Monday, August 2, 2010

Life is a Water Park

I’ve decided life is like a water park with a maze of slides.

From the bottom vantage point, you look up, see the twists and turns and hear other people squealing with glee, and you feel sprays of water, and you think—hey, this is going to be fun. So you start the trek upward.

You walk and then climb, sometimes carrying a tube or small child. The ground is hot, the line is long, and the sun beats down on your skin until you’re positive you’re going to be bright red by the end of the day. You wonder if the ride you’ve chosen is worth the wait. Worth the effort.

You’ve already come this far, so you might as well keep going, right? You climb some more. Sometimes, you pass slides or attractions that are lower down. Not necessarily easier, but more accessible. You wonder if you’d be better off going on those attractions. The line is shorter anyway. It might not be as much fun or bring the same kind of satisfaction, but it would still be a good experience, and you’d have the relief of being wet. Sometimes you ride that smaller slide, knowing that if you don’t love it, you’ll have to start the climb again. You’re okay with that, so you go.

In the back of your mind, you’re still dying to ride that big slide. The one you can see from a mile away in any direction. The one that few people ride because it’s so high up and requires so much work to get there. And that slide is scary. It has tunnels, and unknown twists and turns. And the pool at the bottom is deeper than the others.

Not everyone rides that slide. Not everyone wants to. From the top of the platform, you can look down and see people milling around at the bottom, basking in the sun, waiting under umbrellas, playing in the wave pool, taking completely different risks. Those people look happy. And they are. So why aren’t you down there with them?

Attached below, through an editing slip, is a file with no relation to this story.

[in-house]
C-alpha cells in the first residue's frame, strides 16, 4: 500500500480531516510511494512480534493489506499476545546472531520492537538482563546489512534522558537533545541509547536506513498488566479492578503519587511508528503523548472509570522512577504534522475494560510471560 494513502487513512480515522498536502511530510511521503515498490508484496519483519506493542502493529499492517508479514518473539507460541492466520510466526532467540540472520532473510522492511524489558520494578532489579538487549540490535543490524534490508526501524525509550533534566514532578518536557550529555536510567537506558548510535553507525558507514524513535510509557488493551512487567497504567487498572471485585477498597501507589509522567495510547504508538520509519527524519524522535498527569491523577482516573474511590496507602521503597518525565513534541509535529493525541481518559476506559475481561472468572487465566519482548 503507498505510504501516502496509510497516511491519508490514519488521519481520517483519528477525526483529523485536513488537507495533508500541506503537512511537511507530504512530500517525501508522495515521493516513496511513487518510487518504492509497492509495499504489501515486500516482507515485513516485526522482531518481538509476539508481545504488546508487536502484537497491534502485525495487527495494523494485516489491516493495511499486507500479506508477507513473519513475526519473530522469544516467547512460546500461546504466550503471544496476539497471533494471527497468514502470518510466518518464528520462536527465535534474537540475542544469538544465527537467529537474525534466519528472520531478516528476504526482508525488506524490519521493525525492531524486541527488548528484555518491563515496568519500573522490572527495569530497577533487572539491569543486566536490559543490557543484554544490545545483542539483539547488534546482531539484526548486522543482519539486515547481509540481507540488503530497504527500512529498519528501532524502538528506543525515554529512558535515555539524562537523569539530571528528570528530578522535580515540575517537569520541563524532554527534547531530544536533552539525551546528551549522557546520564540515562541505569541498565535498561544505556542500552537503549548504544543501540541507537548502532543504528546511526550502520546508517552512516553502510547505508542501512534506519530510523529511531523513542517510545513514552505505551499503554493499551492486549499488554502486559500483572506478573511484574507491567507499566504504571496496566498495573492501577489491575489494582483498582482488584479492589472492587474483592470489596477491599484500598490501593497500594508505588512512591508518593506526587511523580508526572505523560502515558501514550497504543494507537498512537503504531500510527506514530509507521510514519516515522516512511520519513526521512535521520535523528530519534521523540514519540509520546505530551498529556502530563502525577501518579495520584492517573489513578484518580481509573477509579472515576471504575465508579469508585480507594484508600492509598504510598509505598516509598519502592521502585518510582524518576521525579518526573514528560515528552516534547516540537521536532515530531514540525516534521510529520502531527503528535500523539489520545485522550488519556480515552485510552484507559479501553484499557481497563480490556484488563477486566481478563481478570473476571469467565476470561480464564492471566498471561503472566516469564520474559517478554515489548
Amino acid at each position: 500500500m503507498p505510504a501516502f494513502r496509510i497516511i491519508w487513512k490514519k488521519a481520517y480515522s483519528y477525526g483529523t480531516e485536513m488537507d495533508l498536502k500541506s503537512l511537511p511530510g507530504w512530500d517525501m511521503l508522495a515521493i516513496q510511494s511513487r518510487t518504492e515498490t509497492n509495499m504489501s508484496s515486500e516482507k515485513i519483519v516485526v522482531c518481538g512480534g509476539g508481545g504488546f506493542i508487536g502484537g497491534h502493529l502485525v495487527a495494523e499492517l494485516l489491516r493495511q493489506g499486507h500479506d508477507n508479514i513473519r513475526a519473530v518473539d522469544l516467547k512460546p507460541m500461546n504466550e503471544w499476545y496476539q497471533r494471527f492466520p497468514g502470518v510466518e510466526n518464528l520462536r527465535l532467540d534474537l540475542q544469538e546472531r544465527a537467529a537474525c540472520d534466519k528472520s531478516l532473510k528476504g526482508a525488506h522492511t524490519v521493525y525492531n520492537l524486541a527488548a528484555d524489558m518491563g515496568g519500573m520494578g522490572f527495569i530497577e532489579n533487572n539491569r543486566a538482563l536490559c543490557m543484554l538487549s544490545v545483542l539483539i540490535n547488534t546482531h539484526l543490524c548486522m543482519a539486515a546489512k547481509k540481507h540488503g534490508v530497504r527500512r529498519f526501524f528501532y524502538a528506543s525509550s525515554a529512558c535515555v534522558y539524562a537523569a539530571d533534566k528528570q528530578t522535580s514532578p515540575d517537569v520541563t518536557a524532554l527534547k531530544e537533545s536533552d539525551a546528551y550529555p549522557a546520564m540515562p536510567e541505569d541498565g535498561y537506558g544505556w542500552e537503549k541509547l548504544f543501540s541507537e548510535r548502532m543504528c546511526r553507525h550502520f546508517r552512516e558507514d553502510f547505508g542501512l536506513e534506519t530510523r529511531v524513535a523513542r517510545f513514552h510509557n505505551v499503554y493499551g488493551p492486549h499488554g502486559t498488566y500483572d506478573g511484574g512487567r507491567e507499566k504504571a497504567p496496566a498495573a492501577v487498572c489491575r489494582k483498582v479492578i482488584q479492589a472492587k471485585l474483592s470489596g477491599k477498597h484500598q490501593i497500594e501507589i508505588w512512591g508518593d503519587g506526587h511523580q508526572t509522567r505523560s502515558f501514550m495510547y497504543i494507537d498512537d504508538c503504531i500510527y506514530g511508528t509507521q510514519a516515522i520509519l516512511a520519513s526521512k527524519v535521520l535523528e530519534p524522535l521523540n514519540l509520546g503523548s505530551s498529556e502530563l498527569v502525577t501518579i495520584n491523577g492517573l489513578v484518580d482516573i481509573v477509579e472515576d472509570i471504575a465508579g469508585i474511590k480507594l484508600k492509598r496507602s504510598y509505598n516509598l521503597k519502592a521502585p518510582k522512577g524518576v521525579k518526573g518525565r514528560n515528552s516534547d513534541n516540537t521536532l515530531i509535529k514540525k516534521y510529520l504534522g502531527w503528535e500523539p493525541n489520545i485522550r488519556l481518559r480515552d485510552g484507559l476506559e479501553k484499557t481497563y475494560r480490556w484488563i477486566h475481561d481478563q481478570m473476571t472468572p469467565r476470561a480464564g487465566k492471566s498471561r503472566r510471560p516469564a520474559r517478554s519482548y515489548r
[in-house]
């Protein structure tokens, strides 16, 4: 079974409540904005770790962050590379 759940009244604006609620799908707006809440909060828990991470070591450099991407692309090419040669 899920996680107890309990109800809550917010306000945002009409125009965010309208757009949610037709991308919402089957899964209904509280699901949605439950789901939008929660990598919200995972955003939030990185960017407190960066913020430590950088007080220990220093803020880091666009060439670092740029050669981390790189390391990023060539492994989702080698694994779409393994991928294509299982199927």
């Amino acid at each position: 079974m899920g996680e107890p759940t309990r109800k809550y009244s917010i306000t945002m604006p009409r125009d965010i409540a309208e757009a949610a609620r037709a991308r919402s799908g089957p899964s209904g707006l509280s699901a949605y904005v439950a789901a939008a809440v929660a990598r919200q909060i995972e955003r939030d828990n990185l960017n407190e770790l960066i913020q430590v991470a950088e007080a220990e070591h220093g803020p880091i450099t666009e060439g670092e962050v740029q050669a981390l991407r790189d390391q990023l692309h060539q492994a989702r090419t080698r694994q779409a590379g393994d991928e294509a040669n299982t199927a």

You don’t want to be there, because some of us have a need to take a risk. To go that extra mile and fly down that slide. We’re willing to navigate the tunnels and the twists and turns, even knowing that we’ll have to swim for our lives once we get to the bottom.

We do this because it’s how we’re made. It’s what we need. It’s part of who we are. There’s nothing wrong with hanging out at ground level and basking under an umbrella, but it’s not for us.

In order for us to be successful and happy, we have to take risks. And so we do.

Have you taken any risks lately? Tell me about them.


Angie said...

I don't do water slides anymore. :( But I used to love them back when I was young. And thin. Anyway, I can't think of any big risks I've taken lately. Must be time to do so!

Bethany Mason said...

The problem is for those people down below - they may be completely happy but they are often told that it's impossible to be that happy if you don't go on the big slide (whether they want to or not) until they start believing it and feeling bad that they don't really want it. I have nothing against those who want to ride the big slide but I don't like the assumption that everyone wants to.

Btw, I know that you're not implying it, I'm just reminding you :)